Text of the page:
Tuesday, April 23, 2024
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Bullies thrive and victims suffer as school heads stand by


MY niece is being bullied. She has been threatened and abused at school, on social media and even in her own home. Two weeks ago, the bullies screamed obscenities down the phone, heard by her distraught parents. The ringleader and her malevolent sidekicks are serial offenders, from challenging backgrounds – by all accounts – and on the local area watch list for shoplifting. Her father, my brother, is going out of his mind. His daughter is hurting and, as any parent reading this will understand, he is hurting, too. Last week, and with the agreement of the school, she didn’t go in at all. She simply couldn’t face the abuse.

Her abusers, of course, had no such fears, even though they’d admitted to harassing her, and to circumventing her desperate attempts to block them on social media by setting up new accounts and continuing to hound her with abusive pictures and hurtful messages. It is terribly cruel, and my niece is both tormented and deeply upset, perhaps unalterably. It is an awful burden for any child to bear.

At every turn, her father has been ignored and fobbed off by the pastoral leader responsible for her safety. His daughter was advised to make new friends even though, through fear of being targeted next, the other children are reluctant to mix with her. The perpetrators were given ineffective punishments which, instead of getting progressively more severe, are simply repeated time and again – a risible merry-go-round which renders the sanctions feeble and ineffective.

Angered by the school’s inaction, my brother organised a meeting with the headteacher during which, to his astonishment, she couldn’t even locate the school’s bullying policy. When she eventually did, she was embarrassed to discover that it was out of date and should have been reviewed some time ago. She clearly didn’t even know what was in it – a breathtaking oversight, especially when one considers the prevalence of mental health disorders linked to childhood bullying and the high number of suicides committed by victims every year. (This, incidentally, is a partially selective school with an outstanding reputation. Based just outside North London, it is feted by politicians and luminaries of all stripes. One well-known MP sent her son there.)

My brother made clear his view that the school was failing in its duty to protect his child. When he asked what the school intended to do about the bullies, the headteacher initially refused to tell him, apparently due to pupil confidentiality. After he persisted, insisting that any victim has the right to know the punishment meted out to attackers, she reluctantly obliged. They were to be placed in isolation; for how long wasn’t specified.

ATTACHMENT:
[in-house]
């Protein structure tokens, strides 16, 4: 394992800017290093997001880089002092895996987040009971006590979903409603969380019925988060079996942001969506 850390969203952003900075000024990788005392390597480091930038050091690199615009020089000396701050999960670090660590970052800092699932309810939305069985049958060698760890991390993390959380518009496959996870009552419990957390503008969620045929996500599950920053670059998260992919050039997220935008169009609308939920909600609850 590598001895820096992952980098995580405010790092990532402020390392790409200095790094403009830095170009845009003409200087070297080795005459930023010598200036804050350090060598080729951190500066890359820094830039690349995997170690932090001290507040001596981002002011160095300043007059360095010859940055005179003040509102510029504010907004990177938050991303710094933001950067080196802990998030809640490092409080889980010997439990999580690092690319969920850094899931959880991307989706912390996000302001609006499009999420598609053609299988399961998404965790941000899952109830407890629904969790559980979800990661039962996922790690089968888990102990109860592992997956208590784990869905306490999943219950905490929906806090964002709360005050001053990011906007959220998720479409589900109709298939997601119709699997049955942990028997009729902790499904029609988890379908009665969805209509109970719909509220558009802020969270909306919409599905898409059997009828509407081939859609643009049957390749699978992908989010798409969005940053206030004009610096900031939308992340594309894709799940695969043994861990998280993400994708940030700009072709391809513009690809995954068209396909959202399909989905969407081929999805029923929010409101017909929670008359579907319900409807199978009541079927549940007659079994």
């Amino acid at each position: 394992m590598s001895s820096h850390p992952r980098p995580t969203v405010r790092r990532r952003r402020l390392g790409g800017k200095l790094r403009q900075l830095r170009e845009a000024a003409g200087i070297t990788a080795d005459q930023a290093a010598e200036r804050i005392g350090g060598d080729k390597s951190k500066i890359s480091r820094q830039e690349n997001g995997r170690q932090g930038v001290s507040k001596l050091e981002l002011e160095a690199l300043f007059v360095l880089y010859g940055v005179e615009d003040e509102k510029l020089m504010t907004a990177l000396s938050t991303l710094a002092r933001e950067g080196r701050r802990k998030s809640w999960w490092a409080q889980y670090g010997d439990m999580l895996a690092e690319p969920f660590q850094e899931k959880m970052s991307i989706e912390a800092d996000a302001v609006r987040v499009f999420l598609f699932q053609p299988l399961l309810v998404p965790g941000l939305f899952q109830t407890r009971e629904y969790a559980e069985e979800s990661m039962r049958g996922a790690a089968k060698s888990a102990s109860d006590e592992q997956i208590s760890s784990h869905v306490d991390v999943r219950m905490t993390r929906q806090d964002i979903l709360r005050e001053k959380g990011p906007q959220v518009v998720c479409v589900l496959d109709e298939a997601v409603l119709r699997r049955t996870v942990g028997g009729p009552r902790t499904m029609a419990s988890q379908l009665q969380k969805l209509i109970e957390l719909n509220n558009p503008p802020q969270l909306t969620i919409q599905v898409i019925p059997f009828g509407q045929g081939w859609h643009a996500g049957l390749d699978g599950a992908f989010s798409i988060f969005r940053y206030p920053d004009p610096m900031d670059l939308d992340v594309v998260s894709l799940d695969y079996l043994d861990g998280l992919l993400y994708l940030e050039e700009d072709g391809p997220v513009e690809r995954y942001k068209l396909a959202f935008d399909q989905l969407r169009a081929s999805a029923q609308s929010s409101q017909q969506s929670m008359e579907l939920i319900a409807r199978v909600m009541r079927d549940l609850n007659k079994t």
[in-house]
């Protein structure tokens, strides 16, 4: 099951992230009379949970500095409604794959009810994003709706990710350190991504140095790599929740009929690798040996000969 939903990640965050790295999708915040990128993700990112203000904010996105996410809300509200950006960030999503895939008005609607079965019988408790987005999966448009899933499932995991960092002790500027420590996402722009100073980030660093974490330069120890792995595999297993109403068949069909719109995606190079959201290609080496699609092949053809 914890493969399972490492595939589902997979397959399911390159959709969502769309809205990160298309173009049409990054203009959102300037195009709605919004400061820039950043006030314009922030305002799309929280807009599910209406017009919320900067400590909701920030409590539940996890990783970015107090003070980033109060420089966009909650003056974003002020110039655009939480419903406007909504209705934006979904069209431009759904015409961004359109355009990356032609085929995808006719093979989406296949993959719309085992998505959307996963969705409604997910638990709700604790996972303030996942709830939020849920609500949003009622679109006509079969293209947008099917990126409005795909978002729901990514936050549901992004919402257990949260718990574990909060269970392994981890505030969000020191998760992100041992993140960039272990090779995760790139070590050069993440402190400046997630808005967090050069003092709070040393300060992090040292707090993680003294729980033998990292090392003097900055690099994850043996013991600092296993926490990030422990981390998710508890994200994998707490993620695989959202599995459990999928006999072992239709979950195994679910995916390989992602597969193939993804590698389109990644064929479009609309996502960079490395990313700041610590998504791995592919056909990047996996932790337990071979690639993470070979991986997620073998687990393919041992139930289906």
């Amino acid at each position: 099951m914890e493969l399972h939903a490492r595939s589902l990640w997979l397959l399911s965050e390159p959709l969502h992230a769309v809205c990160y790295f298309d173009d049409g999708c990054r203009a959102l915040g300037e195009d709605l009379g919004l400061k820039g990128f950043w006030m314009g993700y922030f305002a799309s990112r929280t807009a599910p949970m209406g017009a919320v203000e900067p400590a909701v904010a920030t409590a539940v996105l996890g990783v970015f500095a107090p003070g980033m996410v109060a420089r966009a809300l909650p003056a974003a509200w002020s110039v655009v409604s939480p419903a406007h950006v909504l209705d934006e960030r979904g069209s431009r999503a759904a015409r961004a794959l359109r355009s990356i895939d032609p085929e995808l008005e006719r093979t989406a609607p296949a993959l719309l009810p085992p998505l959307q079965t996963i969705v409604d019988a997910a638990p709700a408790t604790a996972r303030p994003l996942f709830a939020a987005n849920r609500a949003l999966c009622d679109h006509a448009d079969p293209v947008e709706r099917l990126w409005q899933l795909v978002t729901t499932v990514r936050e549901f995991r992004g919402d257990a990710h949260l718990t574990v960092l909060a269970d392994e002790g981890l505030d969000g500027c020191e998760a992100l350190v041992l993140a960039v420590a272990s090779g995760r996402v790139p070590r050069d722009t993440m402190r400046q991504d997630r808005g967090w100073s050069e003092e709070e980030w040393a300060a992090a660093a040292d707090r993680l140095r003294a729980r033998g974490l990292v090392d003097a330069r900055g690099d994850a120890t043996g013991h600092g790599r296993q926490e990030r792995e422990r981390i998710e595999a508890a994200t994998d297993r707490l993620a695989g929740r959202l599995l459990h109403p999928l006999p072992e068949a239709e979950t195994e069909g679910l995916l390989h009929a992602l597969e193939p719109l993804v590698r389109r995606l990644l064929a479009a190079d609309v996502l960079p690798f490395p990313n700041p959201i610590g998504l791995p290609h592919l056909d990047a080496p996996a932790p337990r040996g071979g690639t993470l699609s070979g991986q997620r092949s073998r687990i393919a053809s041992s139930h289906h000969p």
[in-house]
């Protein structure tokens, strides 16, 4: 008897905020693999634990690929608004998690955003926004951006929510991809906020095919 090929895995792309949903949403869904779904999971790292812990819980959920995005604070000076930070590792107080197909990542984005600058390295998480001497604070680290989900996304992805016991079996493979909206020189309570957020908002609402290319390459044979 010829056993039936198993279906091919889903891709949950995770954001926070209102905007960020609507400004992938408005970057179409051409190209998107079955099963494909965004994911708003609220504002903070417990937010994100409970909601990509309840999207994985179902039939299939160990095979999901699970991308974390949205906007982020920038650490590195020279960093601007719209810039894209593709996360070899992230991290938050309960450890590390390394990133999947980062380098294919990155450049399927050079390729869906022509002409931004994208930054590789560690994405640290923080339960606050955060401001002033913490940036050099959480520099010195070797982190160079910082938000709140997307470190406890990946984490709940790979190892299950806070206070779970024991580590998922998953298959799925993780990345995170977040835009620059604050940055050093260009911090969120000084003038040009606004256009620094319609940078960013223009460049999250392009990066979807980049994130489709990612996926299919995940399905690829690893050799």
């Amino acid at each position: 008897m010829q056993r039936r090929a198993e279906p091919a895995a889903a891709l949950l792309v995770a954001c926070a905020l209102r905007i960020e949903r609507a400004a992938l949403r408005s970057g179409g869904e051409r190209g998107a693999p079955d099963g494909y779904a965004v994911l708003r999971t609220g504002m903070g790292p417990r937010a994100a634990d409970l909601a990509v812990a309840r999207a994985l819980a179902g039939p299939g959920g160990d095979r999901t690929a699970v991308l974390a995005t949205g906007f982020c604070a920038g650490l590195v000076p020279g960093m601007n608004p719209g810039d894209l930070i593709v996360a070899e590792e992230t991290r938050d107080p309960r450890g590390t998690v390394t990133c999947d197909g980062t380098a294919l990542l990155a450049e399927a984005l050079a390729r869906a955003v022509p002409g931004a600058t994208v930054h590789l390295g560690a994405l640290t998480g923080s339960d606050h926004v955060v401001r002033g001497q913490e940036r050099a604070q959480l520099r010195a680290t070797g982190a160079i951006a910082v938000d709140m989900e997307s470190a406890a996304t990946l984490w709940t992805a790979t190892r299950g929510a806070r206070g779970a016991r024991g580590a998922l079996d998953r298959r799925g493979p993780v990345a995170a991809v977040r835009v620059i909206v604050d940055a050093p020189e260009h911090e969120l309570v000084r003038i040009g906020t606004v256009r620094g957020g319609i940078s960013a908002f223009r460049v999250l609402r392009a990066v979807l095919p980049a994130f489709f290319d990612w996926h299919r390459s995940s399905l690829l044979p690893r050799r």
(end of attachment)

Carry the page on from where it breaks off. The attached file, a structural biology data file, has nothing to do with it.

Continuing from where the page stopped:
The day after the sanctions were enacted, the girls continued to attack my niece. Her refusal to attend school is quite understandable; her education disrupted by persistent abuse and recidivists determined to make her life a misery. The fact is that they are being empowered by a school which refuses to sanction them effectively, even though, by the head’s admission, they have a charge sheet as long as her arm.

Headteachers are flouting the law to keep unruly pupils in school, against the interests of the silent, harassed majority, as the treatment of my niece demonstrates.

Behavioural and bullying policies, if they even exist, are inadequate and inconsistently followed. Persistent rule-breakers are given chance after chance and innocent, hardworking children are prevented from learning in a safe and secure environment. I couldn’t tell you how many children I’ve taught who have – and here I paraphrase the Department for Education’s exclusion guidance – seriously and persistently breached school behavioural policies and harmed the education and welfare of others. That so many have done so with impunity is unforgivable. It is also unlawful. Schools have a statutory duty to protect the welfare of their pupils. They can’t do so without robust responses to poor behaviour enabled by clear, unequivocal policies. In short, this duty is not being fulfilled.

My niece is a victim of her school’s wrong-headed determination to keep disruptive, abusive and violent children in school, contrary to the often-stated contention that schools are only too eager to move them on. By refusing to fulfil their obligations to prevent bullying and protect her right to an education, they are placing the perceived need to avoid exclusions above her welfare. It is nothing short of a disgrace. It’s also about time that bleeding-heart liberals dispensed with their anti-exclusion narrative which puts the welfare of bullies above that of the innocent, silent majority. Perhaps they should consider the need to protect children from teachers and headteachers who, through inaction, give their violent peers permission to terrorise them. Just a thought.

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Joe Baron
Joe Baron
Joe Baron (pseudonym) is a history teacher from London.

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